Reaching Cyber Space Superiority is Simplest to Execute by Accelerating the Engagement beyond the Adversary’s Comprehension – and through the Comprehension Barrier to enter the Zero Domain – an uncontested Battle Space.
It is questionable and even unlikely that cyber supremacy could be reached by overwhelming capabilities manifested by stacking more technical capacity and adding attack vectors. The alternative is to use time as the vehicle to supremacy by accelerating the engagements’ velocity beyond the enemy’s ability to target and precisely execute and comprehend the events as they unfold. The space created beyond the adversary’s comprehension is called the Zero Domain. Military strategists traditionally see the battle space as land, sea, air, space, and cyber domains. When fighting a battle beyond the adversary’s comprehension, the conflict occurs in the Zero Domain, not in a traditional warfighting domain. See Kallberg, Jan. “Supremacy by Accelerated Warfare through the Comprehension Barrier and Beyond: Reaching the Zero Domain and Cyberspace Singularity.” Cyber Defense Review vol.3 issue 3 (Fall 2018).
The developing countries weak cyber security measures is an opportunity for offensive cyber operations through proxies without their consent.
The growth of the African Internet and services related to the Internet has been rapid over the last decade. Following this market expansion, a variety of service providers have started to provide access. A fast-growing market put pressure on the providers to deliver services first and only then seek to secure the networks, which is natural in an emerging business landscape. The massive buildup of IT infrastructure with limited security in place in an opportunity for potential adversaries that seek to attack vital interests through proxies to avoid attribution and repercussions. I wrote about the issue in African Security Review. See Kallberg, Jan, and Steven Rowlen. “African nations as proxies in covert cyber operations.” African Security Review 23, no. 3 (2014): 307-311.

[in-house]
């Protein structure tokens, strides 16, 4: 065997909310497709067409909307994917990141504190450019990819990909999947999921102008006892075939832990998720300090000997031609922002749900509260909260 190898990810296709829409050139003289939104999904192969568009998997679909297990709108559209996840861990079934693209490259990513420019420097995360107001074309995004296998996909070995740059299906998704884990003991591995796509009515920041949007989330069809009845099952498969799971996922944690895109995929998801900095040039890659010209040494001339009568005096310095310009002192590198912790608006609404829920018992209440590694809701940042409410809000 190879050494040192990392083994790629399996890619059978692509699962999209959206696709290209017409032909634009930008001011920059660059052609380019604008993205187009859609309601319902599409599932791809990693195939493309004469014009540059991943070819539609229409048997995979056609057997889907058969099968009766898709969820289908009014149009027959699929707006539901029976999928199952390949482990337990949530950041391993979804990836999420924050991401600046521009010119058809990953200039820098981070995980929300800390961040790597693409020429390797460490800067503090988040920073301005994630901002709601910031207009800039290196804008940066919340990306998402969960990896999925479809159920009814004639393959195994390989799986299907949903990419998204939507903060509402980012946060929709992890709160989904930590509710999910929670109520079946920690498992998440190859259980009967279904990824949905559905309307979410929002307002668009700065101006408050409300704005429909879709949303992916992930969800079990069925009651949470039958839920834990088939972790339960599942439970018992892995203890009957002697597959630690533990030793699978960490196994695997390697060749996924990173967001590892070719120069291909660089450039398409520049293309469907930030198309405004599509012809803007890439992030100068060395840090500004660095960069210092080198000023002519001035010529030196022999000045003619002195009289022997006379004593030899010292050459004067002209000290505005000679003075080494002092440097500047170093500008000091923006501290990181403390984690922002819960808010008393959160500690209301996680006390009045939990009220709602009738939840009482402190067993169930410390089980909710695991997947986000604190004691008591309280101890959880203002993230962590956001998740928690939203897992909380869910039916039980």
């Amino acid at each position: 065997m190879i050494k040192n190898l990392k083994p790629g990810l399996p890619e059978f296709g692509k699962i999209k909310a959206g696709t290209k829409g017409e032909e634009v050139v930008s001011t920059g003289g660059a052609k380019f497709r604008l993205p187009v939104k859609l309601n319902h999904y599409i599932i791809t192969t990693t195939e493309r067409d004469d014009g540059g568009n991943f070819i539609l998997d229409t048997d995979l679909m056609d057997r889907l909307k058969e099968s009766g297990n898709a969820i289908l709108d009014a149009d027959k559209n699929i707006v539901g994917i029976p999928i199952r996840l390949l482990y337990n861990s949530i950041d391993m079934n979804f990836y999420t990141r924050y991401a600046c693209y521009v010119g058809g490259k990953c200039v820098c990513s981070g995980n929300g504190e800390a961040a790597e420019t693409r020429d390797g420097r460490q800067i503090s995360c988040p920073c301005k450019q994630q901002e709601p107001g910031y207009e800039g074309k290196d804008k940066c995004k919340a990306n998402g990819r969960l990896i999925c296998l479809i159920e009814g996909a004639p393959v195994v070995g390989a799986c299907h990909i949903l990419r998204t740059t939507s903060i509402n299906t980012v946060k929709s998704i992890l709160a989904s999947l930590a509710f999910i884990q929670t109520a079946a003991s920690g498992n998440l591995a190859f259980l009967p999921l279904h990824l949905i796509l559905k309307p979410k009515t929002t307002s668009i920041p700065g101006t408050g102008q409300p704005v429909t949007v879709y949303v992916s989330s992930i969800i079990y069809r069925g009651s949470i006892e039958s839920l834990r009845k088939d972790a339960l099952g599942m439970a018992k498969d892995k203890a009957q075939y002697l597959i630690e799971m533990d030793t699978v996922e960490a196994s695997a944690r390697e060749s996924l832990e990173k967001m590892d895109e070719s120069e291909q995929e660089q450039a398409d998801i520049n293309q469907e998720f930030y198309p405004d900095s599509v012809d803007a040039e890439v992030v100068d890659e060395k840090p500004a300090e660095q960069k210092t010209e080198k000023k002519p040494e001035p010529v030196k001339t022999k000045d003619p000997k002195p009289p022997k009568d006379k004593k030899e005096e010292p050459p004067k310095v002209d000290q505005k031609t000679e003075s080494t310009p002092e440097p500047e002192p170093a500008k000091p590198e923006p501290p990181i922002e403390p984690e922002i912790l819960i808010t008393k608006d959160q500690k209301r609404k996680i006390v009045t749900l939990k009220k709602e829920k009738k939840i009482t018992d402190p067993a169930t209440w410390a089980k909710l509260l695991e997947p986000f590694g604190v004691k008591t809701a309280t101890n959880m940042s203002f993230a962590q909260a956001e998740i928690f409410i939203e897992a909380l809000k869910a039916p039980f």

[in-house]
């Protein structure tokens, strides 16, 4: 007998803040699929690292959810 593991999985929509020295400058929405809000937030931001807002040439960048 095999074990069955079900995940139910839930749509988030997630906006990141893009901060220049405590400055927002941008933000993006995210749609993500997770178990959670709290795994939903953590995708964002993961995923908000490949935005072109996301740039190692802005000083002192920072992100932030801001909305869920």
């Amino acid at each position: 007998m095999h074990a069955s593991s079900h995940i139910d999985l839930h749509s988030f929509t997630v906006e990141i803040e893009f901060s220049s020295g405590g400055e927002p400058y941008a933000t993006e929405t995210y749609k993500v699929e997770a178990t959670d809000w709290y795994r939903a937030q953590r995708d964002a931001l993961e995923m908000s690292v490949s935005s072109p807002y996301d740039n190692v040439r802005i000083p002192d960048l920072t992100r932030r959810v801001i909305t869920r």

The entry of state-actors transform the Internet to a contested space with far more well-financed threats and strategic-systematic approaches. A few nation states have started leveraging the Internet for geopolitical state gains. Using the development of the battle tank as an analogy, the authors explore the Internet’s militarization. The technology used is old, but the ideas are revolutionary.
Militarizing the Internet didn’t require new technology or networking capabilities; rather, it required rethinking how the Internet application layer could be used for political or military gains. A state actor seeking an advantage over another state might attack the core industrial backbone of a targeted country in the hopes of creating havoc in the transportation and communication infrastructure. For the traditional threat, cybercriminals, this would be a pointless operation, which is why we now must quickly change how we view, design, create and maintain information security and protect our assets connected to cyberspace. A militarized Internet and the potential for intelligence and economic espionage, which could destabilize adversarial states, radically change the fundamentals for cyberspace security. State actors could exploit weaknesses in national infrastructures and information systems as well as exploit the public’s heavy reliance on the Internet. See Kallberg, Jan, and Bhavani Thuraisingham. “State Actors’ Offensive Cyberoperations: The Disruptive Power of Systematic Cyberattacks.” IT Professional 15, no. 3 (2013): 32-35.